Students are in tutor time for about 15 minutes each day; there is no formal teaching in this time. The rest of the school day, evenings, weekends, and social networking time is more than sufficient for students to maintain their current friendships. The intention is that having students of different ages trained in leadership and mentoring and who are able to assist, guide, and support others through the example they set and the empathy they show, will provide benefits for all students. We expect the change to VT to make a significant impact on every child’s self-esteem, confidence, to the quality of teaching and learning and support that the school offers. We want all children to be the kind of leaders that the school needs them to be, that we know they can be, and that they know they have to be in the world beyond school. Tutors play a vital role in this process. They are there to support mixed-age tutoring and mentoring in ways that benefit all students. They also act as your child’s personal mentor, guide, and advocate throughout each student’s career at school.
How will parent partnership be improved?
Despite the increased complexity of education today, we feel that 5 minutes slots with subject teachers for meeting parents/carers and communicating with you are not sufficient to develop working relationships or to enable effective support of all students’ learning. We are using the VT system to build systematic parent/carer partnership, the school’s working relationship with you. We are aware that research shows that families and peer groups exert a powerful influence on student outcomes. This is why as a school we need to work more closely with you than has ever been the case and why we must ensure that students are in groups designed to bring out the best in them. A vertical system with its mixed-age tutor groups, allows us to develop and enhance the many learning relationships on which achievement depends and character best develops.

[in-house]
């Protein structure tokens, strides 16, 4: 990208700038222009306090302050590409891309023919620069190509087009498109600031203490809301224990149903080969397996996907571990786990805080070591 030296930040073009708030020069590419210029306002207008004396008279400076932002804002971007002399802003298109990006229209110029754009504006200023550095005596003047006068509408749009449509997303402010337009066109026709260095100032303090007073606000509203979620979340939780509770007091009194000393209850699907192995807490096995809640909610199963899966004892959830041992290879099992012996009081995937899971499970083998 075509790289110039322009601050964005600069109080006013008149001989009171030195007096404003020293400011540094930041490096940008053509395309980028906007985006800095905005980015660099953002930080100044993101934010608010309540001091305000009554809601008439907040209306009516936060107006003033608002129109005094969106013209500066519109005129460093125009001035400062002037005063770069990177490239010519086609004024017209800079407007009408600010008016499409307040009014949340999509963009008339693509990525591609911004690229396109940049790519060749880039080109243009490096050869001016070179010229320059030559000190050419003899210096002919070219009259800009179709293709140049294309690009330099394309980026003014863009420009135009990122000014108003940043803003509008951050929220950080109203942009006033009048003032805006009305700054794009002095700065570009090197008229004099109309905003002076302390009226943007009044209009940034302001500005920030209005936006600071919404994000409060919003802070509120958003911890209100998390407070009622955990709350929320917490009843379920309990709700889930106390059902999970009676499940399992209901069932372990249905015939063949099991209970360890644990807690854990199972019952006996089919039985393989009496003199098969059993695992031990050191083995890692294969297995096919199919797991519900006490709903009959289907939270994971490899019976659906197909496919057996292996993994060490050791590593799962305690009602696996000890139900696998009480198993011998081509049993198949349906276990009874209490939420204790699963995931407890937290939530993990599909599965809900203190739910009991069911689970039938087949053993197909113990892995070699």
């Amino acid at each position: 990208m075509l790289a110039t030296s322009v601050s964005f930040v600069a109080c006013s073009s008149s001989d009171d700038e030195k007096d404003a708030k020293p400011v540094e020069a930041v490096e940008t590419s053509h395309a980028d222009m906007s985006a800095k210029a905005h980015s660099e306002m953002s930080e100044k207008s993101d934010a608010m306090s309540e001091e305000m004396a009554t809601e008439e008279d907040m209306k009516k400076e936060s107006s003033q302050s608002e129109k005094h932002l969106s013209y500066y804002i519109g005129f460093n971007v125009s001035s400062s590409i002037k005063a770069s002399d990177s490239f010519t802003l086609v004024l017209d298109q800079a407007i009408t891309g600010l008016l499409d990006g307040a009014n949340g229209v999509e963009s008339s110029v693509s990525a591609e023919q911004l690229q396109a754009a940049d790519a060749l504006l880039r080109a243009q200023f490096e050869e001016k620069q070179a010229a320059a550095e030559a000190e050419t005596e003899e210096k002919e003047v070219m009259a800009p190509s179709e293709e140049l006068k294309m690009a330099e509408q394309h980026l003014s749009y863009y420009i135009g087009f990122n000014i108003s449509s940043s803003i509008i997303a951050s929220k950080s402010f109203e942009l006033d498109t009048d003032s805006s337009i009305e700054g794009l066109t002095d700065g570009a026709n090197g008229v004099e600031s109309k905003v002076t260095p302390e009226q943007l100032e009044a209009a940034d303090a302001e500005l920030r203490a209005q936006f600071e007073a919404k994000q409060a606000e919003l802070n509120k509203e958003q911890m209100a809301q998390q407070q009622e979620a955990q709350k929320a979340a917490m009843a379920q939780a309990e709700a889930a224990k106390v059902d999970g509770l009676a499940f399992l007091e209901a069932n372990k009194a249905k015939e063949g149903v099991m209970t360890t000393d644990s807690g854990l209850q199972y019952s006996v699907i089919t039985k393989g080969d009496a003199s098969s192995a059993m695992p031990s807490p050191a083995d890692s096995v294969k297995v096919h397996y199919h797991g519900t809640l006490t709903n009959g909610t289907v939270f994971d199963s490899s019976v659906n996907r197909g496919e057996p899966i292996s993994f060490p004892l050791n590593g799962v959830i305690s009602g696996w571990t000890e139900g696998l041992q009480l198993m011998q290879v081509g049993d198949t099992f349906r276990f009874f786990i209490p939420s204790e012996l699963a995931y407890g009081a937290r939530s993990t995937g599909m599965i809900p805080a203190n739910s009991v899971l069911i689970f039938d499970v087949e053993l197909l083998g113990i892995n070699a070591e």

The key success rests in a number of areas but especially with the role of the tutors and their impact in working with their mixed-age tutor groups. We are placing the tutor at the heart of the school and all staff are expected to play their part, which includes members of the senior leadership team being tutors. Information home dovetails in with the academic tutorial process. The progress updates prior to the academic tutorial have been enhanced to include written strategies for improvement that all parties can understand, use, and discuss. Full reports also recognise the many other talents each child has and which are deserving of attention.
At these critical learning times, parents/carers and students are invited by their child’s personal tutors to take part in an in-depth academic tutorial. These occasions enable a more complete overview and assessment to be made with regard to progress in learning besides providing a means of identifying any further support needed. It is envisaged that such a key meeting will last for 30 - 40 minutes and because of its importance, these academic tutorial periods are identified on the calendar from the start of each academic year. Subject evenings will remain in addition in Year 10 only (as well as an academic tutorial in that year). We are aiming to continually improve communications, assessment, and support system around this key learning relationship.